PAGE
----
In the midst of jury duty over lunch break I received an e-mail. “So I made a spontaneous decision to go to Ottawa today and come back Monday evening. Here’s my flight info.” The price of the ticket was a pretty hefty sum for T, a college student trying to pay down huge loans, but I understood perfectly. This may well be the last birthday. Who knows. I’ve only found a couple of blogs detailing the course of this kind of cancer; in one the blog stops abruptly, leaving one to guess the outcome, and in the other, he lives for about five years after the diagnosis. N has now lost seventy pounds, and the orally taken chemo pills make it next to impossible to eat as his mouth is filled with sores. He feels cold to the bones just about all the time, and a week-long trip he took to Cuba with his wife to soak up the sun helped somewhat. Phonecalls with me are infrequent now—we may have spoken at most three times since the debacle on Xmas Day when I was told I would never be forgiven along with some choicely worded character traits that say more about anger than they do about … Ok, I digress—and in the last call, I suggested looking into palliative care. Not a suggestion that was taken well, for surely, if the doctors thought that was necessary they would have suggested it. I backed off.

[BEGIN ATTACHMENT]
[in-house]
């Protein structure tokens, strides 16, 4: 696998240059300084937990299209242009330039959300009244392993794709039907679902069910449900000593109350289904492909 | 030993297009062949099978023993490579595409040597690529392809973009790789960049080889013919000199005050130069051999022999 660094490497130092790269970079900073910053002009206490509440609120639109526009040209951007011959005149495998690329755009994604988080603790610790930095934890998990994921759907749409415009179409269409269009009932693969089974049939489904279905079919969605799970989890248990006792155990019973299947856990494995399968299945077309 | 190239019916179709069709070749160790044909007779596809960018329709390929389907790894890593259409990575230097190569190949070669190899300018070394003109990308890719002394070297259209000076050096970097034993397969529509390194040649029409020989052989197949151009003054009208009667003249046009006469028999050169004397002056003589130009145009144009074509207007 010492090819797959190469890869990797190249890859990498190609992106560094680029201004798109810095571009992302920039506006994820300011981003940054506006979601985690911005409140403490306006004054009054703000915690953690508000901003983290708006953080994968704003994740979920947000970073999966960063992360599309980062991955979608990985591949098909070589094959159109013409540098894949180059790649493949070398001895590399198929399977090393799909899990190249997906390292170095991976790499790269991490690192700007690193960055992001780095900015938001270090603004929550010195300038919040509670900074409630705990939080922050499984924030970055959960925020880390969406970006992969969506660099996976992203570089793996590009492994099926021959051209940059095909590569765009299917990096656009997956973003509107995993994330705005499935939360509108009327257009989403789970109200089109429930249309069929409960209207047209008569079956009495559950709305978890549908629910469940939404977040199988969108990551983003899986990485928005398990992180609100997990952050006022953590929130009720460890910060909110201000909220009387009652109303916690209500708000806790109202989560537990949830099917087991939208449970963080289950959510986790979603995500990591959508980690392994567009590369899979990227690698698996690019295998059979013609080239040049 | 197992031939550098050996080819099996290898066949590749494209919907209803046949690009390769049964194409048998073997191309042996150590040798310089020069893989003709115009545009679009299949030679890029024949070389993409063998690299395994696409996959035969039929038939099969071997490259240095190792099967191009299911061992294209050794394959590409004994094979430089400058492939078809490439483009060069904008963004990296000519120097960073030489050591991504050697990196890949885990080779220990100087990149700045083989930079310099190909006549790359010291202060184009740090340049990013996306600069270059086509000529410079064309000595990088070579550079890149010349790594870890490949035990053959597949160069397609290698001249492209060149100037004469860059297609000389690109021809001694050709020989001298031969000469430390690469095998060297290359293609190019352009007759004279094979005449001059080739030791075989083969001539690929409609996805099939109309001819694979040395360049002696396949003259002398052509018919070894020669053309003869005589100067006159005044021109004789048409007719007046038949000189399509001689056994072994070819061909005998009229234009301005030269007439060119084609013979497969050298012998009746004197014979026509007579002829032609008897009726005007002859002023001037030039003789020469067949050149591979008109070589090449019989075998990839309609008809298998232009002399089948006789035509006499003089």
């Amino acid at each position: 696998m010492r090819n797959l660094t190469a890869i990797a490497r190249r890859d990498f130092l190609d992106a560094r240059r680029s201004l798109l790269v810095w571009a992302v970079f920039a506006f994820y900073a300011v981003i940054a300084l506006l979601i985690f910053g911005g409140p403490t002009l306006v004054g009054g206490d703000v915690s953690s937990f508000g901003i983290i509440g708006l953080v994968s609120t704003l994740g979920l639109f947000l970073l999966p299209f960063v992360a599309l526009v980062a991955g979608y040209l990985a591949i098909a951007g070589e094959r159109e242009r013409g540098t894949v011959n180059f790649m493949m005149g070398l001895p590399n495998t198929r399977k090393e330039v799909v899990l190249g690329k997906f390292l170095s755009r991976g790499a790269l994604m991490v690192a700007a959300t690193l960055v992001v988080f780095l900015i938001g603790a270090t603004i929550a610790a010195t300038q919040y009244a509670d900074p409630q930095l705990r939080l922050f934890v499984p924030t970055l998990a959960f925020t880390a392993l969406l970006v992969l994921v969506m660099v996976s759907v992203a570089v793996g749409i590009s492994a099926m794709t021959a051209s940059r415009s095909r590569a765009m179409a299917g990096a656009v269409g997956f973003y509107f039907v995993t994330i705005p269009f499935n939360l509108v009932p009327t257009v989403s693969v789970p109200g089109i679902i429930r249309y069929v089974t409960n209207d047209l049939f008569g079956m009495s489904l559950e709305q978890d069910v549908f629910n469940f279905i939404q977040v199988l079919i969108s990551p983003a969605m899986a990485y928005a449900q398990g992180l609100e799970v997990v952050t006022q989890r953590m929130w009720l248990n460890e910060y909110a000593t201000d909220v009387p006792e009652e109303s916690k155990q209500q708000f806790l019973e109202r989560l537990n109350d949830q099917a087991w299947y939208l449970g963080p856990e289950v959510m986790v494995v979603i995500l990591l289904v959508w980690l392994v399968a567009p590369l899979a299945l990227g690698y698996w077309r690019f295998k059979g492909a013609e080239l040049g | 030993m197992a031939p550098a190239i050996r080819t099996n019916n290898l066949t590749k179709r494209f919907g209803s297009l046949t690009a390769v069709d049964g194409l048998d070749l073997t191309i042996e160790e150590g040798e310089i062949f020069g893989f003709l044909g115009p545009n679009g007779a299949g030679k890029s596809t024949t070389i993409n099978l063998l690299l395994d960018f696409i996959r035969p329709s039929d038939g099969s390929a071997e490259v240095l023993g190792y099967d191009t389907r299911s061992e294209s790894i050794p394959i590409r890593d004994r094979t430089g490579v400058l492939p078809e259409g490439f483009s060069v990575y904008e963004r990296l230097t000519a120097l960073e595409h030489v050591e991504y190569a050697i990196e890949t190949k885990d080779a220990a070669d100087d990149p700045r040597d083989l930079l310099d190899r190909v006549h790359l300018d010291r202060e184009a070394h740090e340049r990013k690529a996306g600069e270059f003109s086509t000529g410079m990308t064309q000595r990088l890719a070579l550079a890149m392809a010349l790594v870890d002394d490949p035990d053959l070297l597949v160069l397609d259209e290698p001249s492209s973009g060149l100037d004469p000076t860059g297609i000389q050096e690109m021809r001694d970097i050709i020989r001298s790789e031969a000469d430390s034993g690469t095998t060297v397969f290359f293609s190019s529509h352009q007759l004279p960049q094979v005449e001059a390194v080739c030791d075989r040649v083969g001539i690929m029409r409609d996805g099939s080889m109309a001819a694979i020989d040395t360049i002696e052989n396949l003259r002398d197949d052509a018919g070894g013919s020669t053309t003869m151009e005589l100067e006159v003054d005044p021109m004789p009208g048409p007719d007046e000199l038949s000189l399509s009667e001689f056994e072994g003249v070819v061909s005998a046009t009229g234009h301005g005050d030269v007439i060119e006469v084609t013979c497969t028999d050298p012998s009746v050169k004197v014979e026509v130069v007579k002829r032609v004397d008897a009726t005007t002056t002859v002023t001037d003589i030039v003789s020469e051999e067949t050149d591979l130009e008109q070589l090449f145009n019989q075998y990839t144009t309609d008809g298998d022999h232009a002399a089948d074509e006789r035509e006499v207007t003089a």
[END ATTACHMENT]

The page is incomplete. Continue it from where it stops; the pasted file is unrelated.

But I digress again. It’s not surprising that T would be the one to go. S put together a gift for T to take with him. I sent mine a few days ago, trusting Amazon to deliver close if not on the day. Have no idea whether or what R will do. T decided the gift of presence would be best, and acted upon it.

And for seventeen years I thought of ways to delight N on his birthday. Surprise parties. Gifts hidden in places he would chance upon unexpectedly. Hours spent in bookstores looking for books he’d like. Old Spice. Marzipan. Cake that was definitely not ice cream or chocolate. Who knew that those were numbered opportunities that would suddenly, seemingly without indication or cause, just end. I remember the last one—taking him out for a steak dinner and trying to wrench out conversation that dead-ended even before the sentence was fully formulated. Perhaps that should have been a clue; I just thought that he found me boring, heaven knows, he said that often enough, so I didn’t think much of it.

Quite a time of reckoning when one has tried so hard to please and has had so little success. It’s bad enough not to have been acknowledged, and worse to have been made into a monstrous, Caliban-like ugly creature. And so a birthday dawns, and as it rises, the sunbeams of birthdays past must be treasured, remembered, and allowed to dance and fade away.